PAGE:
We may additionally model latent availability heterogeneity across \(h=1,...,H\) subgroups of individuals by using a mixture formulation (Farnsworth et al. 2002). A simple way to model such heterogeneity is to define H different intercept parameters for the availability rate, each representing some proportion of the population \(\gamma _h\) such that \(\sum _h \gamma _h = 1\). We calculate \(p_s^{(h)}(\text {det})\) and \(f_{(R,T|\text {det})}^{(h)}(r,t|\text {det})\) for each subgroup using equations in Sect. 3.5 and then calculate survey-level detection probability as the weighted sum across subgroups, e.g. \(p_s(\text {det}) = \sum _h \gamma _h p_s^{(h)}(\text {det})\). The result is a better fitting \(f_{T|\text {det}}(t|\text {det})\) marginally across groups at the cost of some weak identifiability between \(\gamma _h\) and availability intercept terms. In practice, H is no larger than 2 (Pledger 2000).

3.7 Priors

We adopt a Bayesian approach and therefore require priors over the model parameters. We construct priors to be diffuse over a reasonable range of values, which are defined both by typical counts and by the limits of model performance. Performance of unknown-N binomial abundance models, including N-mixture models, can deteriorate when detection probabilities are 30-50% or lower (Olkin et al. 1981; Dorazio and Royle 2003; Couturier et al. 2013; Duarte et al. 2018), so sizable prior probability on detection probabilities below this range may be counterproductive. If the true detection probability is likely to be low, then all of these models produce wide credible intervals, and we do not recommend using an unknown-N binomial abundance model. Conversely, as detection probabilities increase, abundance estimates approach the observed counts, and the practical difference between estimating 99.00% detection versus 99.99% detection is frivolous.

One challenge in prior specification is that our central model parameters (\(\lambda , \varphi , \sigma _C\), and \(\sigma _A\)) are not the same as the more intuitive quantities traditionally used in distance or removal analysis (e.g. \(p(\text {det})\)). Priors on these parameters interact to establish an ‘effective prior’ for \(p(\text {det})\), and if care is not taken, most of the prior probability for \(p(\text {det})\) may fall near zero or one. The implied prior for \(p(\text {det})\) can readily be evaluated by simulation from the central model parameters. To simplify prior specification, we advocate that all covariates be centered and scaled before model fitting.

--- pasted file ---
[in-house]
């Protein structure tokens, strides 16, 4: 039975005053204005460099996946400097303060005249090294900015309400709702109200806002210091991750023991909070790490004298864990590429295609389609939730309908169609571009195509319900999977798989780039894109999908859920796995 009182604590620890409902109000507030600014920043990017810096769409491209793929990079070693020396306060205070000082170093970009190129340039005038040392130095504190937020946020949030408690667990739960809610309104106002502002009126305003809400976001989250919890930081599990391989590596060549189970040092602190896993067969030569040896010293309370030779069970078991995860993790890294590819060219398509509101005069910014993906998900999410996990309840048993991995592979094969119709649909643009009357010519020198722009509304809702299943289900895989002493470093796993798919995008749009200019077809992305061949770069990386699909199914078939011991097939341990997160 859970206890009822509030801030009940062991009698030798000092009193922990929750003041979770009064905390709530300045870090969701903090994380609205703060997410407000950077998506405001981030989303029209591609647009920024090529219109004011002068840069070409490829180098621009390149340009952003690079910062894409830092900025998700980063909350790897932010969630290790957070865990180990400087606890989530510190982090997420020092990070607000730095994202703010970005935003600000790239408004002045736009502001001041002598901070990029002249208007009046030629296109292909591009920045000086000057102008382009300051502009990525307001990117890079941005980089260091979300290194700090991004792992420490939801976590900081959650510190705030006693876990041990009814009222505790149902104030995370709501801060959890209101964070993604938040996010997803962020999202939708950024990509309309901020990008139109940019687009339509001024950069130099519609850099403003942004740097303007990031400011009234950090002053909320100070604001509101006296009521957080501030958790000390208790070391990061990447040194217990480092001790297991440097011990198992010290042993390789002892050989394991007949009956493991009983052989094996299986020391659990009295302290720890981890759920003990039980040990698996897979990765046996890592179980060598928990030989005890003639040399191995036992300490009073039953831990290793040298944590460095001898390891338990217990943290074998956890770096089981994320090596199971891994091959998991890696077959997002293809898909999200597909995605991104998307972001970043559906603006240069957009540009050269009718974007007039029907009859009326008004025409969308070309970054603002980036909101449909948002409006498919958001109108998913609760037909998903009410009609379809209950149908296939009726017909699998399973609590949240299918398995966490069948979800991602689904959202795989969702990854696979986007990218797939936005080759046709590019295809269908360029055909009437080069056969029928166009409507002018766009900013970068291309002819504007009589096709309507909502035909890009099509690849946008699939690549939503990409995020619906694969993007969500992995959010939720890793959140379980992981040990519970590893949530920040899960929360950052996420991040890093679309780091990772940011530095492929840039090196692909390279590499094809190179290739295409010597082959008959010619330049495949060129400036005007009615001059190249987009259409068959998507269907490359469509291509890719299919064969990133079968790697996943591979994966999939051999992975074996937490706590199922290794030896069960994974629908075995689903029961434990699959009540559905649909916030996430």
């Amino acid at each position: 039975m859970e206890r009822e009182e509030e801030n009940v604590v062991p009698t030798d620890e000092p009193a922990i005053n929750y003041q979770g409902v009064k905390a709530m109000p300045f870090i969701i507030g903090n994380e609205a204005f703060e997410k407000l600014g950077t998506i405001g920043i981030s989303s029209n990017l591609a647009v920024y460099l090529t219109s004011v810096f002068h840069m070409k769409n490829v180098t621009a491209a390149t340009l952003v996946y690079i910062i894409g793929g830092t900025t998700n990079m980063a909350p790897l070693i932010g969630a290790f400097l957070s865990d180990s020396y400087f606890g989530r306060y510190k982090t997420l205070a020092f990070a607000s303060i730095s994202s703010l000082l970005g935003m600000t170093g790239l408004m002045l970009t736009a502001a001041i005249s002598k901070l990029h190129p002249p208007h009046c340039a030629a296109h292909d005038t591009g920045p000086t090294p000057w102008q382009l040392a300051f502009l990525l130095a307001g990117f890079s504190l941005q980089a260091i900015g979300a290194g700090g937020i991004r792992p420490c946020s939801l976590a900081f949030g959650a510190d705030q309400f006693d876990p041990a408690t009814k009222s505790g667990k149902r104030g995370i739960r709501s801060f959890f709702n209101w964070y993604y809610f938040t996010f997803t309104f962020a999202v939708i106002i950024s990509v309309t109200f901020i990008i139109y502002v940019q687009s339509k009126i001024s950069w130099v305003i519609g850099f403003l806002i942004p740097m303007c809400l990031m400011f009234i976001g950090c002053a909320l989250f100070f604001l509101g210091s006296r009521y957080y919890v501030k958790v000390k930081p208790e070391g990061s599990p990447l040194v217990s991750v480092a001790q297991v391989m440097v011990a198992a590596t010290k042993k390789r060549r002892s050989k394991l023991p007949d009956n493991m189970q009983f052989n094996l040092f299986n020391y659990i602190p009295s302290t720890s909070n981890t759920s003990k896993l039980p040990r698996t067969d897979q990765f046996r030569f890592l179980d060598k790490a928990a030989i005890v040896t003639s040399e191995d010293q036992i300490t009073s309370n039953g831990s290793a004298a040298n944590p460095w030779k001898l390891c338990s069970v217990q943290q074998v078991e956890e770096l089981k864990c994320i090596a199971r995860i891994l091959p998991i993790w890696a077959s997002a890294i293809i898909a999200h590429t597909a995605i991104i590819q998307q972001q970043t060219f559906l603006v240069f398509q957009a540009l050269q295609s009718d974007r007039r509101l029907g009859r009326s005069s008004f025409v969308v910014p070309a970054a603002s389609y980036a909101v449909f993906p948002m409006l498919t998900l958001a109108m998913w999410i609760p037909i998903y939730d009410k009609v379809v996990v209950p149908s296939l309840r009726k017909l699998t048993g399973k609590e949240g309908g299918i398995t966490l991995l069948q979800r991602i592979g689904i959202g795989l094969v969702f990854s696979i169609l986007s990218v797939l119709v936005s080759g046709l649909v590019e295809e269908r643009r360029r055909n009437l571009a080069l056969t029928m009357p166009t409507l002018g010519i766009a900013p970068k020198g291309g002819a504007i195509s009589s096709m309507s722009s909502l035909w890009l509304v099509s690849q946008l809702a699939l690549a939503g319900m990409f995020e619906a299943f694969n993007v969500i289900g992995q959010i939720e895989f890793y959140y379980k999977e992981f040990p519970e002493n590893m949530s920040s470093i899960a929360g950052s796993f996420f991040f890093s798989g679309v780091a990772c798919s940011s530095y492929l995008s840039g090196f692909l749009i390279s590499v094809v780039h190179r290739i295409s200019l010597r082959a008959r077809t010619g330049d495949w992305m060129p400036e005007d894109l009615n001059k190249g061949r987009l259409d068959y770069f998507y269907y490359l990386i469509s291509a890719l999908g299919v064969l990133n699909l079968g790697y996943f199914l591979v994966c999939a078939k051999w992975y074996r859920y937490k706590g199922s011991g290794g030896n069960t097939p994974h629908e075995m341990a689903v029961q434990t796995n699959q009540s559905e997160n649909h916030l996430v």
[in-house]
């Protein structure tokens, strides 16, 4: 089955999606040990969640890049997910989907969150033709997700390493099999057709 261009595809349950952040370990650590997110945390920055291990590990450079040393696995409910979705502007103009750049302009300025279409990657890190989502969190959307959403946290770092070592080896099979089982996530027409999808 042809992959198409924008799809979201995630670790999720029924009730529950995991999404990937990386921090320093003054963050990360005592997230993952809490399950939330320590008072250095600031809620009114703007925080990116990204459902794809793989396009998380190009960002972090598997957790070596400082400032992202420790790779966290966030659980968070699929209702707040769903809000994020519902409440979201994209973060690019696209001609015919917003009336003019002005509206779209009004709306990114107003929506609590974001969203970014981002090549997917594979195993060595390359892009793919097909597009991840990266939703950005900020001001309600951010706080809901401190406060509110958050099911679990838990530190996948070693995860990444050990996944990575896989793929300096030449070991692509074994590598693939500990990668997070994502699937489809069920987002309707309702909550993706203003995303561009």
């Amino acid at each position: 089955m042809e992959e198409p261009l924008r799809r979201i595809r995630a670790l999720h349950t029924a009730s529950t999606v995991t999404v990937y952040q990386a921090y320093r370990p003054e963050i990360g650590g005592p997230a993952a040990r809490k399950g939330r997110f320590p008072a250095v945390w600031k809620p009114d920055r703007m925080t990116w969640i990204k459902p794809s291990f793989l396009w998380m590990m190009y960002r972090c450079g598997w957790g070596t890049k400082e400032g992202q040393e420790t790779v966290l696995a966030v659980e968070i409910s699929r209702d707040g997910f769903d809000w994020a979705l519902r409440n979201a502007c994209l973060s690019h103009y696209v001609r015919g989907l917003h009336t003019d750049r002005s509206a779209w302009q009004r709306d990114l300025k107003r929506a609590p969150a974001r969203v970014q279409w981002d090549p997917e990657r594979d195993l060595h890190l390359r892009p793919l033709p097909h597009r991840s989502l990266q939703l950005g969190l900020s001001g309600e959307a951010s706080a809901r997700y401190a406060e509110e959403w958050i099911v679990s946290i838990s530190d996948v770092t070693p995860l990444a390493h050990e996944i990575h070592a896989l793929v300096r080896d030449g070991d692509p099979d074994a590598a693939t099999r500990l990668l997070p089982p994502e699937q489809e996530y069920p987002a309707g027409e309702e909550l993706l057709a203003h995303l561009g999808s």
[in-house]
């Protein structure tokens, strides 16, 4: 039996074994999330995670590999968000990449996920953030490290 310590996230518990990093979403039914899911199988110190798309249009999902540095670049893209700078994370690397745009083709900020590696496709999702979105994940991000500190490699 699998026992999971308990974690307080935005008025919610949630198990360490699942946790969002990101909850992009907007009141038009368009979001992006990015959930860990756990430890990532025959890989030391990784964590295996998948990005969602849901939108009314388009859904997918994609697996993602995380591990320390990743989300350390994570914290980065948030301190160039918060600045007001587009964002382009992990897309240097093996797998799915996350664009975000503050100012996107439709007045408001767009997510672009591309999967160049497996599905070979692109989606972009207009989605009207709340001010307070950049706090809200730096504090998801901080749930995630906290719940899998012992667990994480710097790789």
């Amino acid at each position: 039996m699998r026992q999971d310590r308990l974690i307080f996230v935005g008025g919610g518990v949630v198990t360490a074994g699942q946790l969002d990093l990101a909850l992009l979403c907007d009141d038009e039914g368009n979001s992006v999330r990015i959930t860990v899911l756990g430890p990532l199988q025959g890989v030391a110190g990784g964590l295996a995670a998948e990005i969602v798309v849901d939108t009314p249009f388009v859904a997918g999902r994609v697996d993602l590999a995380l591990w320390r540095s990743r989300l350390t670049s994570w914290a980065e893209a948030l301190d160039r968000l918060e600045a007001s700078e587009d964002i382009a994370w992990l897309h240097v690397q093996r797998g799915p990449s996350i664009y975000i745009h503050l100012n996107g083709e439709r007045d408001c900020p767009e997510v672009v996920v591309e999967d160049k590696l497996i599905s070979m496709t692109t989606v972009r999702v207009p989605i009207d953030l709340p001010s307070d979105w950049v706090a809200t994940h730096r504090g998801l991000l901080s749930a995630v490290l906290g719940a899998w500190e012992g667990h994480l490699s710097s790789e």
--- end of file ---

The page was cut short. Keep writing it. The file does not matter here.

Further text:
4 Simulation Studies

We conducted a two-part simulation study to explore the consequences of choosing a joint observed distribution. Part One compared PP and IJ models head-to-head across an array of detection probabilities and abundances. Part Two examined the ability of an IJ+PP model to fit data generated from either a PP or IJ model, which can be considered special cases of the IJ+PP model on opposite extremes. To simplify conditions, we used the scenario described in Sect. 3.5, meaning no covariates, random effects, or detection heterogeneity between subgroups of individuals.

In Part One, we simulated 50 replicate sets of 64 datasets as follows: 2 joint observed distributions (PP/IJ) \(\times \) 2 sample sizes (\(n^\mathrm{(obs)}=400/800\)) \(\times \) 4 availabilities (\(p_a\) = 0.40, 0.65, 0.83, or 0.98) \(\times \) 4 perceptibilities (\(p_{d|a}\) = 0.40, 0.65, 0.83, or 0.98). In Part Two, we fit IJ+PP models to all 50 replicates of the most extreme availability/perceptibility pairs: (\(p_a, p_{d|a}\)) = (0.40, 0.40), (0.40, 0.98), (0.98, 0.40), (0.98, 0.98) plus one intermediate pair (\(p_a, p_{d|a}\)) = (0.83, 0.65). Altogether, we fit 7400 models to 3200 datasets describing 148 unique data, model, and sample size scenarios. These are ample to demonstrate the existence and patterns of bias resulting from model (mis-)specification. Steps to simulation, model priors, and MCMC sampling are described in Web Appendix S-4.

To summarize analyses across replicates, we focus on expected survey-level abundance \(\lambda \) and calculate average bias of posterior mean estimates and coverage for 50% credible intervals. To compare different models fit to the same dataset, we estimated each model’s expected log pointwise predictive density (elpd) based on Pareto-smoothed importance-sampled leave-one-out cross-validation (PSIS-LOO; Vehtari et al. 2017) via the R package loo (Vehtari et al. 2016). The difference in elpd between models (\(\Delta \)elpd) is asymptotically normal and, when standardized by its standard error, may provide support in favor of either model given large sample sizes (Vehtari et al. 2017).

Table 1 Percent bias of mean posterior expected abundance (backtransformed from log-scale bias over 50 replicates) and observed posterior 50% coverage percentages.
Fig. 2
figure 2